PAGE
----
The Montana Supreme Court dismissed two petitions Wednesday seeking the court's stay on a new law allowing concealed carry on college campuses that goes into effect next week.
The separate orders issued Wednesday state the two petitions filed last week, which requested the Supreme Court take the legal challenges on an emergency basis, failed to establish an emergency that could not be first handled in District Court.
The Montana Board of Regents filed the first petition on May 20, asking the court put the brakes on House Bill 102's June 1 effective date and declare the law an unconstitutional overreach by the Legislature into the board's authority to determine on-campus policy. The second filing was submitted to the high court by a coalition of campus-related groups, including former regents, student groups, individual professors and students, as well as the Montana Federation of Public Employees, the state's largest union comprised of public employees. This petition, too, challenged lawmaker's ability to make laws regarding campus policy, but included three other new laws, House Bill 112, 349 and Senate Bill 319.
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HB 112 requires transgender student-athletes participate only in sports that correspond with their gender assigned at birth. Proponents said it would enforce a fair playing field in women's sports. The bill drew some of the sharpest criticism during the recent legislative session as unnecessarily cruel to transgender youth.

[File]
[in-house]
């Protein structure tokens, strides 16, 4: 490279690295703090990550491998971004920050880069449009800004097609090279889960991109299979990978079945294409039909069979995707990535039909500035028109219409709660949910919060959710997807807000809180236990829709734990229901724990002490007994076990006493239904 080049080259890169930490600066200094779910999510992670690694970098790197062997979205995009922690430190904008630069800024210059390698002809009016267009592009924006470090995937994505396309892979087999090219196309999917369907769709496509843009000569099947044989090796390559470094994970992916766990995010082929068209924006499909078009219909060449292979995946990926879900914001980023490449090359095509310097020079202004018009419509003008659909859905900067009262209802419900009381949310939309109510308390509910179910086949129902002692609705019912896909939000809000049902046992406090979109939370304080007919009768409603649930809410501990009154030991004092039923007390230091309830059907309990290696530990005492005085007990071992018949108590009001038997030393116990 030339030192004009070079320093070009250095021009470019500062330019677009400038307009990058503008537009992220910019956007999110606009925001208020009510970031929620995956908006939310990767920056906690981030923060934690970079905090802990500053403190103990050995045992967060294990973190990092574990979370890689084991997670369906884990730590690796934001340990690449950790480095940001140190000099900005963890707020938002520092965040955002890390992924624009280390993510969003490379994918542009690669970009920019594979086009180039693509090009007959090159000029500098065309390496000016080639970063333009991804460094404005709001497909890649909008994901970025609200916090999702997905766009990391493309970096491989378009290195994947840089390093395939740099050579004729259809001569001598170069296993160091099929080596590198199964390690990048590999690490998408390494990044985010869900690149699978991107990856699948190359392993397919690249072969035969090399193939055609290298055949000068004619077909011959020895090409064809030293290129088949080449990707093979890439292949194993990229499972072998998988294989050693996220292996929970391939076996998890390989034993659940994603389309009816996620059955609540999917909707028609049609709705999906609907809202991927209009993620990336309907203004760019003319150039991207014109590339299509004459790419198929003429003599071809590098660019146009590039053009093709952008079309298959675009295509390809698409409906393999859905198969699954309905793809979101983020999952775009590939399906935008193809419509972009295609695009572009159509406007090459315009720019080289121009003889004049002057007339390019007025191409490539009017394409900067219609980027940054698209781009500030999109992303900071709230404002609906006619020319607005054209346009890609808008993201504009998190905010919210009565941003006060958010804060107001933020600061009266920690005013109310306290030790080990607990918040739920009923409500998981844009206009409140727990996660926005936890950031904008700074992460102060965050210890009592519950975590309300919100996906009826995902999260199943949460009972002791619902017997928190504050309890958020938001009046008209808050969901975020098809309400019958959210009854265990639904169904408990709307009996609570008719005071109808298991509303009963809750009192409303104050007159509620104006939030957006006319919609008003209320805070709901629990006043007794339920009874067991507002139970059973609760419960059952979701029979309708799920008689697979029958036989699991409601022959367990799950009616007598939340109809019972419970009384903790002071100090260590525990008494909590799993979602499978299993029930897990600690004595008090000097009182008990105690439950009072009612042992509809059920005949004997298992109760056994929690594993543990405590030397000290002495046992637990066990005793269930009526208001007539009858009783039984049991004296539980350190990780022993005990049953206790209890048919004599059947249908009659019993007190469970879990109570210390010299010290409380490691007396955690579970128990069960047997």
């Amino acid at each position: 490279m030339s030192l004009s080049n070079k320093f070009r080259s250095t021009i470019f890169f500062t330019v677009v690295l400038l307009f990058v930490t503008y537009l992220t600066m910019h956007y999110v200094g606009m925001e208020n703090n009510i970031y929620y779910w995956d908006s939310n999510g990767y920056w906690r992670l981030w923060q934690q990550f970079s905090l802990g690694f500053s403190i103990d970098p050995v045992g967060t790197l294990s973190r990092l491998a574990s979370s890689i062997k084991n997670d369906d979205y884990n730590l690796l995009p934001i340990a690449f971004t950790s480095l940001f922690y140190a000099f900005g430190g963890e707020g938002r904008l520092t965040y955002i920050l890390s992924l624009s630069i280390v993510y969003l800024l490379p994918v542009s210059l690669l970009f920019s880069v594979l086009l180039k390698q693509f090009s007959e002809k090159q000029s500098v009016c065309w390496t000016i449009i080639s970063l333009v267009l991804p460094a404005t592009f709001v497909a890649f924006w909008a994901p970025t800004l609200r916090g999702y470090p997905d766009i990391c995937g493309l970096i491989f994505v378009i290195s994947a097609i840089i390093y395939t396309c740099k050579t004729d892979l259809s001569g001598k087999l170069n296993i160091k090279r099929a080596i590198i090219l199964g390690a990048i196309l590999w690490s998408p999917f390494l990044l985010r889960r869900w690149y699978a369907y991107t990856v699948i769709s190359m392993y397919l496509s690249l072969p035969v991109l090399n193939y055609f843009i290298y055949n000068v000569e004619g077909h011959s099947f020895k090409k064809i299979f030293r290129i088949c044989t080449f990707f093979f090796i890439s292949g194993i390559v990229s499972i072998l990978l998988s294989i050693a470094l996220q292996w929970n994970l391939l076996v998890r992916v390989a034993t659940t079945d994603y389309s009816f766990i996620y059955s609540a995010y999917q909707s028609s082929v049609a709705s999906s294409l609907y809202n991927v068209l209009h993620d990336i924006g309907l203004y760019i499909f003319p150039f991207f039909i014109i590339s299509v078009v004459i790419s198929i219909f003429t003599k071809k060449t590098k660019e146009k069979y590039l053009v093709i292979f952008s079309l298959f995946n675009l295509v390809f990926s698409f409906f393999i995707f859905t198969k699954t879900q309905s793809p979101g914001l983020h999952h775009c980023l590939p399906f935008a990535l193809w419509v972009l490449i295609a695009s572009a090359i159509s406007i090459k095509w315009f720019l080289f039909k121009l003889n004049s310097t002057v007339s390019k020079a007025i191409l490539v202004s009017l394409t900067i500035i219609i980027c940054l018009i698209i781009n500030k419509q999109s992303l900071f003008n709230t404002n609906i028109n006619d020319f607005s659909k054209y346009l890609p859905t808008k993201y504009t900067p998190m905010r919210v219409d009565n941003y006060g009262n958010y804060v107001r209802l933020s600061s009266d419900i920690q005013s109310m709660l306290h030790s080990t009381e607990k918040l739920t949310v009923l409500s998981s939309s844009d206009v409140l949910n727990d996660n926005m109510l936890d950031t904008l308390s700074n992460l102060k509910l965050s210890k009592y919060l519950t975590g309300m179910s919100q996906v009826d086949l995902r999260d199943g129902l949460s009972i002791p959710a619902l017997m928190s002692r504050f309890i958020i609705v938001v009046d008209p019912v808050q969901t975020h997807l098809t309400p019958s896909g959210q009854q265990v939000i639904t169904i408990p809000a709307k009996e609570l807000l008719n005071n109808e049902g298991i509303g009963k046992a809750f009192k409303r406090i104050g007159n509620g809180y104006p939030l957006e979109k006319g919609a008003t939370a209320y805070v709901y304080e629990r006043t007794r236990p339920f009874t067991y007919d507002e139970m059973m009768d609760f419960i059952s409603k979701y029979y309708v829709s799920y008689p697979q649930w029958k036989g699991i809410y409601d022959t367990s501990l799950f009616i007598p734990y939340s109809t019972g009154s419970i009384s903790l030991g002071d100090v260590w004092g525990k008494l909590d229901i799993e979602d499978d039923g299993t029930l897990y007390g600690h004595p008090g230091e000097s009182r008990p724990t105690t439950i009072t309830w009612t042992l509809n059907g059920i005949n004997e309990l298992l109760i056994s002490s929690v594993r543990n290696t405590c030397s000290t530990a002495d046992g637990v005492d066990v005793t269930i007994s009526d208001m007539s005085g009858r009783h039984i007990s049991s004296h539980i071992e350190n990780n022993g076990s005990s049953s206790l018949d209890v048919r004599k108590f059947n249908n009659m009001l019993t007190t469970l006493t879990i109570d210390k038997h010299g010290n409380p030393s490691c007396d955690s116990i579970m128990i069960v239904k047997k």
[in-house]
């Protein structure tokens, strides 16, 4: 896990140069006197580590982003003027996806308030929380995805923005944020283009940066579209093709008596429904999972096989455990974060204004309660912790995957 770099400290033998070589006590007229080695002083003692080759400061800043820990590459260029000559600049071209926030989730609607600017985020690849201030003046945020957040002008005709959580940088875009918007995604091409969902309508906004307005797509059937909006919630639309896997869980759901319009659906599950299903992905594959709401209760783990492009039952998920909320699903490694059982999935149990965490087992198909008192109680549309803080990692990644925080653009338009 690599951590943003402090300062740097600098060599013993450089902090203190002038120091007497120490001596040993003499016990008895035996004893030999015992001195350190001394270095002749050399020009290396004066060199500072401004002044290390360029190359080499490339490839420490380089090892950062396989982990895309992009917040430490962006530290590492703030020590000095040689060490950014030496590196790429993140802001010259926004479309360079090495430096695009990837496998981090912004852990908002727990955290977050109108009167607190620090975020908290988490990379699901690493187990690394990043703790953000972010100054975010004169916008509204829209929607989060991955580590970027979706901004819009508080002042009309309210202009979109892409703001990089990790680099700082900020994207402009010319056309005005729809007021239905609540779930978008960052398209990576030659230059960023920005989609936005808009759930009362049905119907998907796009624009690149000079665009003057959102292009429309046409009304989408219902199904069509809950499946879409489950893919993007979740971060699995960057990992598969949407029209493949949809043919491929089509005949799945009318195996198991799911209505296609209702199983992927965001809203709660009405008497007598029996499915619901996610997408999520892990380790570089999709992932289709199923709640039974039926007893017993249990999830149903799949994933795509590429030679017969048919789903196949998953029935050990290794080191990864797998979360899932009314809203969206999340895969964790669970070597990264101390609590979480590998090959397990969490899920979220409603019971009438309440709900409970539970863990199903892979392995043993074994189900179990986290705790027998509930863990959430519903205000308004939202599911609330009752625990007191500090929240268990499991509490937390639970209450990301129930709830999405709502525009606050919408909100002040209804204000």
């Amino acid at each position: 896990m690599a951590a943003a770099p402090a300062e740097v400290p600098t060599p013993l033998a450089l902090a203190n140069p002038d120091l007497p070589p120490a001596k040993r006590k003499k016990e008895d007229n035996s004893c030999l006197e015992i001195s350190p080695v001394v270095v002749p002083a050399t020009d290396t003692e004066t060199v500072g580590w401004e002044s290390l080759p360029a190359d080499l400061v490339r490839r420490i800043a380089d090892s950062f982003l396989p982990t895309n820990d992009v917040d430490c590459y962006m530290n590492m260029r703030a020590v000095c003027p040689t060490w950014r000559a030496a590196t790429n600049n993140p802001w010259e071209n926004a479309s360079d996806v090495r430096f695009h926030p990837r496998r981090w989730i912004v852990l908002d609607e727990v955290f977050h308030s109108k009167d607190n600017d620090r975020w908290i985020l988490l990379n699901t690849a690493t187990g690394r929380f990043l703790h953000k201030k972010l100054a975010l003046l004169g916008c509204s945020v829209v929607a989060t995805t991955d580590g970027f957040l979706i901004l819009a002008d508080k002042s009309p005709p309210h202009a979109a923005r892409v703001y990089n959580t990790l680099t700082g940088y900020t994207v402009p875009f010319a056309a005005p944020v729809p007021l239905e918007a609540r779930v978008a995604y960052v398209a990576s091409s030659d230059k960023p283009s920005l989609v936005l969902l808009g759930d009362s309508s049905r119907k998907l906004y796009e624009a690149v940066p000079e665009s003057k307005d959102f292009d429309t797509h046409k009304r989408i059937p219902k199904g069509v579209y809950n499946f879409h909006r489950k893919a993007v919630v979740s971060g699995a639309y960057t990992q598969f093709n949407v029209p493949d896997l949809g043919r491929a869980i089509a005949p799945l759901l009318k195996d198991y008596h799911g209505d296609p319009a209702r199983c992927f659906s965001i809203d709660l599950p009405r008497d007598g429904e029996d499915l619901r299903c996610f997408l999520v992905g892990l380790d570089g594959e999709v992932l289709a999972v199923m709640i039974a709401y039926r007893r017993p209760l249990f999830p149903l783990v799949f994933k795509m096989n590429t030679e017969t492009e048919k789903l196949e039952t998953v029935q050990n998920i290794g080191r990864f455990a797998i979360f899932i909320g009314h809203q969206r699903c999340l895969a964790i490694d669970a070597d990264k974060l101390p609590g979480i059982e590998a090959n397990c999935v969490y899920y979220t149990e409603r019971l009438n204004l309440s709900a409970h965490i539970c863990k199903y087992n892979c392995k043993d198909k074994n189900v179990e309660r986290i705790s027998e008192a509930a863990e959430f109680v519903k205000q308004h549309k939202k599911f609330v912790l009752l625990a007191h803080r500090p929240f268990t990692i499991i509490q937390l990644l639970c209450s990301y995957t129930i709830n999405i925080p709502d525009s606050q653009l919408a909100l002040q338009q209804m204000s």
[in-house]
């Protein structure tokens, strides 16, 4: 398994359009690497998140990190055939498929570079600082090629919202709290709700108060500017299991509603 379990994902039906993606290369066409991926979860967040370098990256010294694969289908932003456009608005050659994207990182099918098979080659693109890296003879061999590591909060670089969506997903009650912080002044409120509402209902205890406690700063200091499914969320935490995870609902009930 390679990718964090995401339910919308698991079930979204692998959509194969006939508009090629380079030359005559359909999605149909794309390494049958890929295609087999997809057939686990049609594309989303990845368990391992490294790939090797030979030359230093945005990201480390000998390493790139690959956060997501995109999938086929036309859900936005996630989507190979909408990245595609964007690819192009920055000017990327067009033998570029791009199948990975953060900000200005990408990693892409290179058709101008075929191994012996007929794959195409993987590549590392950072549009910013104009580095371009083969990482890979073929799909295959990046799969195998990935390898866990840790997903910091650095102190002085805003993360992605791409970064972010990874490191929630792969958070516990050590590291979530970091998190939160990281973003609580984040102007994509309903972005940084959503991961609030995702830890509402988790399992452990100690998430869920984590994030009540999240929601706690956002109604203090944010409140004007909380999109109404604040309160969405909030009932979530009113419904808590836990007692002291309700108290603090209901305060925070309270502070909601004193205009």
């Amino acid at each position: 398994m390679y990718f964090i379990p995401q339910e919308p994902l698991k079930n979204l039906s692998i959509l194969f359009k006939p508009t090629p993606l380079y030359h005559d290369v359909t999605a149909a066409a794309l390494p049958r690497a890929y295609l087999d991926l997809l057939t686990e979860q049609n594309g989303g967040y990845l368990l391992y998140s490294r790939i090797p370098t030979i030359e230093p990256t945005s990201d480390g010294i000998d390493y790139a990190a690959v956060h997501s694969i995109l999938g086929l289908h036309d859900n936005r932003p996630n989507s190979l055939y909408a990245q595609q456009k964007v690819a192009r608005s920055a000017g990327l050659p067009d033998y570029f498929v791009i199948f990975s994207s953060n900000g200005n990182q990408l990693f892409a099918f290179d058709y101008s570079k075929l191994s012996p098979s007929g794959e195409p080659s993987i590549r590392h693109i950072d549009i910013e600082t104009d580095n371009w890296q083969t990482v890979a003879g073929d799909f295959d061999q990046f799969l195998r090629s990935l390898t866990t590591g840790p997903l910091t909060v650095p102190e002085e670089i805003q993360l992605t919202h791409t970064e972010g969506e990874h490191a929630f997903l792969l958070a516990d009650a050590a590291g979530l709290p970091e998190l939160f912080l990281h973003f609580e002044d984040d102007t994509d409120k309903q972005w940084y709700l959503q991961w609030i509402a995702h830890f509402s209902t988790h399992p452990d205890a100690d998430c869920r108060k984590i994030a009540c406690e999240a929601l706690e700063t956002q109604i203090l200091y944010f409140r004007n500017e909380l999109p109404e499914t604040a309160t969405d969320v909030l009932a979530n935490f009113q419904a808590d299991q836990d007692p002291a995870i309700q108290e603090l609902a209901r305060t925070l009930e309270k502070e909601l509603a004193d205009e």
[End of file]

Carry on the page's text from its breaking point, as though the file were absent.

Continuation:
HB 349 prohibits colleges and universities from denying any student group access to school resources and was propelled by religious student groups who said they were discriminated against. Some lawmakers argued this, too, was a matter for the regents to decide, while other critics said it would give student groups, such as religious organizations, free license to discriminate against LGBTQ students.
SB 319 originally dealt with joint fundraising committees. Late in the session it was amended to bar politicking in dorms, dining halls and other specific areas on university campuses.
Both the Board of Regents and the Montana Federation of Public Employees told the Montana State News Bureau on Wednesday they plan to re-file their challenges in District Court.
Lawmakers who supported HB 102 said the new law enforced Second Amendment rights for people to protect themselves on campus.